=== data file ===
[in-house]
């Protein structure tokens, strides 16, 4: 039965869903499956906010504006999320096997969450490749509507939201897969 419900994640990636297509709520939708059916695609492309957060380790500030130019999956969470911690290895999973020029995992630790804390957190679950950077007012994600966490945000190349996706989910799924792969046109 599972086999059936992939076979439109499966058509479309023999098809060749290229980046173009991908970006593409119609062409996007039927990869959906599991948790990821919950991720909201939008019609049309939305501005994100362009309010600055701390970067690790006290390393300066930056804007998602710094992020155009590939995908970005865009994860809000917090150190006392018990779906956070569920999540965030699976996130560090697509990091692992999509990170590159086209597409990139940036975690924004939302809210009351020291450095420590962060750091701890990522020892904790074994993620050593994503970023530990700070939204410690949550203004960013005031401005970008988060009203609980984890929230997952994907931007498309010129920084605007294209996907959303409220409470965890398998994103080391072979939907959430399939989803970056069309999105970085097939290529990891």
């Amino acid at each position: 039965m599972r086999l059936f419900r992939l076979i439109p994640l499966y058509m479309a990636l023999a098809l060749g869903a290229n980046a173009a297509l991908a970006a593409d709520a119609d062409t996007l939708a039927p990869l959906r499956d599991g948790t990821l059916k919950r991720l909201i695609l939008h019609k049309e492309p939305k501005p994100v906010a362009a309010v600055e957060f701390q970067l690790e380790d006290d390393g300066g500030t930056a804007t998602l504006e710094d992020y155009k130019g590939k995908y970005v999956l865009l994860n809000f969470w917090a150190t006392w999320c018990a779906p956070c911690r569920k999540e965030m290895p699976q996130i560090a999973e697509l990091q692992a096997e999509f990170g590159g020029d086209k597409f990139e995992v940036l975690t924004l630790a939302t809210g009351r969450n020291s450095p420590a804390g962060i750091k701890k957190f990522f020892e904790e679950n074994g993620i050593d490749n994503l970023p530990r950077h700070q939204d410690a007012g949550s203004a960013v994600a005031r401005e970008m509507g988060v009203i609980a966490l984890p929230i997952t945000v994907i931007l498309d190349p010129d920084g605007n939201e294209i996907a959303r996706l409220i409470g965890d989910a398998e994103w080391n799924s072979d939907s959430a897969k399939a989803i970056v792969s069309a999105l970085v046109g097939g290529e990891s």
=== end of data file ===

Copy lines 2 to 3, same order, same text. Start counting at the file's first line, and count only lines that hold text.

């Protein structure tokens, strides 16, 4: 039965869903499956906010504006999320096997969450490749509507939201897969 419900994640990636297509709520939708059916695609492309957060380790500030130019999956969470911690290895999973020029995992630790804390957190679950950077007012994600966490945000190349996706989910799924792969046109 599972086999059936992939076979439109499966058509479309023999098809060749290229980046173009991908970006593409119609062409996007039927990869959906599991948790990821919950991720909201939008019609049309939305501005994100362009309010600055701390970067690790006290390393300066930056804007998602710094992020155009590939995908970005865009994860809000917090150190006392018990779906956070569920999540965030699976996130560090697509990091692992999509990170590159086209597409990139940036975690924004939302809210009351020291450095420590962060750091701890990522020892904790074994993620050593994503970023530990700070939204410690949550203004960013005031401005970008988060009203609980984890929230997952994907931007498309010129920084605007294209996907959303409220409470965890398998994103080391072979939907959430399939989803970056069309999105970085097939290529990891």
């Amino acid at each position: 039965m599972r086999l059936f419900r992939l076979i439109p994640l499966y058509m479309a990636l023999a098809l060749g869903a290229n980046a173009a297509l991908a970006a593409d709520a119609d062409t996007l939708a039927p990869l959906r499956d599991g948790t990821l059916k919950r991720l909201i695609l939008h019609k049309e492309p939305k501005p994100v906010a362009a309010v600055e957060f701390q970067l690790e380790d006290d390393g300066g500030t930056a804007t998602l504006e710094d992020y155009k130019g590939k995908y970005v999956l865009l994860n809000f969470w917090a150190t006392w999320c018990a779906p956070c911690r569920k999540e965030m290895p699976q996130i560090a999973e697509l990091q692992a096997e999509f990170g590159g020029d086209k597409f990139e995992v940036l975690t924004l630790a939302t809210g009351r969450n020291s450095p420590a804390g962060i750091k701890k957190f990522f020892e904790e679950n074994g993620i050593d490749n994503l970023p530990r950077h700070q939204d410690a007012g949550s203004a960013v994600a005031r401005e970008m509507g988060v009203i609980a966490l984890p929230i997952t945000v994907i931007l498309d190349p010129d920084g605007n939201e294209i996907a959303r996706l409220i409470g965890d989910a398998e994103w080391n799924s072979d939907s959430a897969k399939a989803i970056v792969s069309a999105l970085v046109g097939g290529e990891s």